…Beware the socially responsible company. Watch out for the big donors. There is a certain con component in the Yeehaw Culture. The con men and women of the Yeehaw Culture have figured out a formula for drawing attention away from company performance and, in many cases, its financials. Even without the Yeehaw Culture, this dedication to causes and charity seems to be a distraction from running the business. The result is not just a lack of focus, but also a diversion of funds that were needed for simple things, including, for example, the employees’ pensions. That distraction comes in the form of virtuous efforts in the community, charities, and all those social goals one can now find on pretty much every company’s website. Stunningly, that information will be located on the investor-information home page. As cynical as it seems, skepticism about social responsibility and philanthropy may be one of the most certain determinants of a Yeehaw Culture. If you find these present in a company, check for the other factors of ethical collapse because the generosity and service may be a cover in a troubled soul and even more troubled books.

The term “yeehaw culture” comes from the Wyoming Law Reviews’ “Restoring Ethical Gumption in the Corporation: A Federalist Paper on Corporate Governance—Restoration of Active Virtue in the Corporate Structure to Curb the ‘Yeehaw Culture’ in Organizations”. It’s also the cry of Billy Crystal in City Slickers.

The book also encourages researching the community connections between management and charities.

Via Earl Stewart on Cars.

I am now a Technology of Participation facilitator

Last week I completed a 2 day Technology of Participation Facilitator training. Developed by the Institute of Cultural Affairs, the Technology of Participation is a series of practices and principles for leading groups through inclusive and participatory dialogues and planning. The training was led by Nancy Jackson and Ruth-Ann Rasbold, who were excellent.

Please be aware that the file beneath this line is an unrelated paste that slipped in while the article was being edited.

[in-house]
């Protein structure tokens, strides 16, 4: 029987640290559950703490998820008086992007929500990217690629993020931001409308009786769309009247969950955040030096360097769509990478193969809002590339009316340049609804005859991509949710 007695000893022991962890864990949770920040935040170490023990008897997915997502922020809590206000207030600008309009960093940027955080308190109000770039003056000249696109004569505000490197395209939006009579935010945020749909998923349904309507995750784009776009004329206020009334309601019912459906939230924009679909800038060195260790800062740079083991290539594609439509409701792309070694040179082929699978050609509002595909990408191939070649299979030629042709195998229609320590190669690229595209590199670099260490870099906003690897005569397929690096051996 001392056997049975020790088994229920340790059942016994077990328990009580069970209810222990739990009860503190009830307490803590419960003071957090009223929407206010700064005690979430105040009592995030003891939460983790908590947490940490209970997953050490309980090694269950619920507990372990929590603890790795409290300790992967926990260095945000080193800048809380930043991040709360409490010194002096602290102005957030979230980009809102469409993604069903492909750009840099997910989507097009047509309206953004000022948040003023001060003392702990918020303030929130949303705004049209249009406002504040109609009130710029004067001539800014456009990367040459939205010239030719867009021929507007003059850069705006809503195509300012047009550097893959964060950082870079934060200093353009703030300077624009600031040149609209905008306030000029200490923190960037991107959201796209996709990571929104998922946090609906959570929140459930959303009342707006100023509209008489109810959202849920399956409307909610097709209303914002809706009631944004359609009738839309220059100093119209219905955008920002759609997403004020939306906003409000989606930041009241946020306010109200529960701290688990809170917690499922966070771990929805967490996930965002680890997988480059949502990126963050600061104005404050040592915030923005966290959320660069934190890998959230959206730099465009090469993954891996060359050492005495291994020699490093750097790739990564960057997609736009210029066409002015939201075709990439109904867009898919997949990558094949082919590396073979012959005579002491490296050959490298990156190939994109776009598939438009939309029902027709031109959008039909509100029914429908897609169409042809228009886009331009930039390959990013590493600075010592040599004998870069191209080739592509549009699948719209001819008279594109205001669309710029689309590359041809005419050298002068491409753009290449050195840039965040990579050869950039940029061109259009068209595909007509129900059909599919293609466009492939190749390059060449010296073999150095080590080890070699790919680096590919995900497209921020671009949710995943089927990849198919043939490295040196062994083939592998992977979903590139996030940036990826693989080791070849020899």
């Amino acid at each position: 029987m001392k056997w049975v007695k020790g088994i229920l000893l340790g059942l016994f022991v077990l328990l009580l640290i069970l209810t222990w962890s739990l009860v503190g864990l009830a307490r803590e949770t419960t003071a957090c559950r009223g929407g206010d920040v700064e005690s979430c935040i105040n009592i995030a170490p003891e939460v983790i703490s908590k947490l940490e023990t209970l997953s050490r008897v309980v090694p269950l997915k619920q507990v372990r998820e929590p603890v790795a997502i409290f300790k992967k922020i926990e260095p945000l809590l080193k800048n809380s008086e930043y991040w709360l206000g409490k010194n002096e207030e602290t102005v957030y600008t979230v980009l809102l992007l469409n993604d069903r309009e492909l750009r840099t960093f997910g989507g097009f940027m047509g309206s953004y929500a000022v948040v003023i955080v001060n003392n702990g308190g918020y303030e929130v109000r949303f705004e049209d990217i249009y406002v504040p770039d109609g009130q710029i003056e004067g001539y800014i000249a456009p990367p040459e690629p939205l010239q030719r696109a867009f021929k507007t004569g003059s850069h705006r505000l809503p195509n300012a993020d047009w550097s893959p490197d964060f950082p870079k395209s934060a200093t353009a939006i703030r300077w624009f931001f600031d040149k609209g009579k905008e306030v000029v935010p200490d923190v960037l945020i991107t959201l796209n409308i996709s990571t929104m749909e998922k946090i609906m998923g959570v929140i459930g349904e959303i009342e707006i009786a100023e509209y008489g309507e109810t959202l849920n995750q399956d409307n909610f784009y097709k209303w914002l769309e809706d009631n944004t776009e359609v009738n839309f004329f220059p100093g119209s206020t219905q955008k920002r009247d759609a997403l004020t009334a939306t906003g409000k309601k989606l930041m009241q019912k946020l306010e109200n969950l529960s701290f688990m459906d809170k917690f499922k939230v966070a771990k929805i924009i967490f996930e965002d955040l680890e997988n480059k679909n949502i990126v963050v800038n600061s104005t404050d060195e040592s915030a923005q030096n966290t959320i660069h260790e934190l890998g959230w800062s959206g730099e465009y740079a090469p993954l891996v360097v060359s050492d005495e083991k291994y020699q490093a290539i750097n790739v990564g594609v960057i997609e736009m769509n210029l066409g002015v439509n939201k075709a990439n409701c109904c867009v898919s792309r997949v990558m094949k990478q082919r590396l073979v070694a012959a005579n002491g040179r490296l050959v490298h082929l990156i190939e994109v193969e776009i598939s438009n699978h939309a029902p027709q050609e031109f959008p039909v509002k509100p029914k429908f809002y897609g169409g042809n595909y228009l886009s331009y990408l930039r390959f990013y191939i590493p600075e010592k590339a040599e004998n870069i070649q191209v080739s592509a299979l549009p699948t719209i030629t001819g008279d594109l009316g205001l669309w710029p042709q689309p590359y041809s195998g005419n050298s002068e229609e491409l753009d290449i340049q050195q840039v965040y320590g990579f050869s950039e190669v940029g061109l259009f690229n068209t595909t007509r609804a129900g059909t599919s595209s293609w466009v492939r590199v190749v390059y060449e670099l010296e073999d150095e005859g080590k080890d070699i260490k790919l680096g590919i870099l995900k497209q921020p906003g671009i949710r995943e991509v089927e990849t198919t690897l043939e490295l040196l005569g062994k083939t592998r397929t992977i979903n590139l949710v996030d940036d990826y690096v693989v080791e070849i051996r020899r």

One of my first questions in the training was the ethical/political dimension to leading participatory methods (after an early morning drive to New Hampshire, I was feeling punchy). Here are the circumstances when participation doesn’t work (from the facilitator handbook):

  • there is no intention of using the information gathered, the plans made, or the excitement generated when people become involved.
  • people are attached to a particular outcome.
  • truth telling is not an accepted norm in an organization.
  • people are so busy, they are unwilling to set aside the time needed to engage in participatory processes or follow through on their collective decisions.
  • there is no apparent need to do things differently
  • the leader does not champion participation
  • people want a quick fix to a deep problem
  • participation is performed around a non-issue or merely a surface issue—that is, when the focus is to “straighten something out.”

from Participation Works: Business Cases from Around the World, James P. Troxel (ed.) with the Institute of Cultural Affairs, Alexandria,Virginia, Miles River Press, 1993, p. 28.

I participated in the facilitator training both because of my enjoyment in facilitating small groups—and my desire to improve my methods and confidence for facilitating larger groups—and that my boss is also trained in the Technology of Participation and I’ve quite enjoyed being a participant in the use of these methods.

Principles of Organizational Development Practice

From the Organizational Development Network:

Definition of OD

Organization Development is a dynamic values-based approach to systems change in organizations and communities; it strives to build the capacity to achieve and sustain a new desired state that benefits the organization or community and the world around them.

Principles of Practice

The practice of OD is grounded in a distinctive set of core values and principles that guide behavior and actions.


The practice of OD is grounded in a distinctive set of core values and principles that guide behavior and actions. Values-Based Key Values include:

  • Respect and Inclusion – equitably values the perspective and opinions of everyone.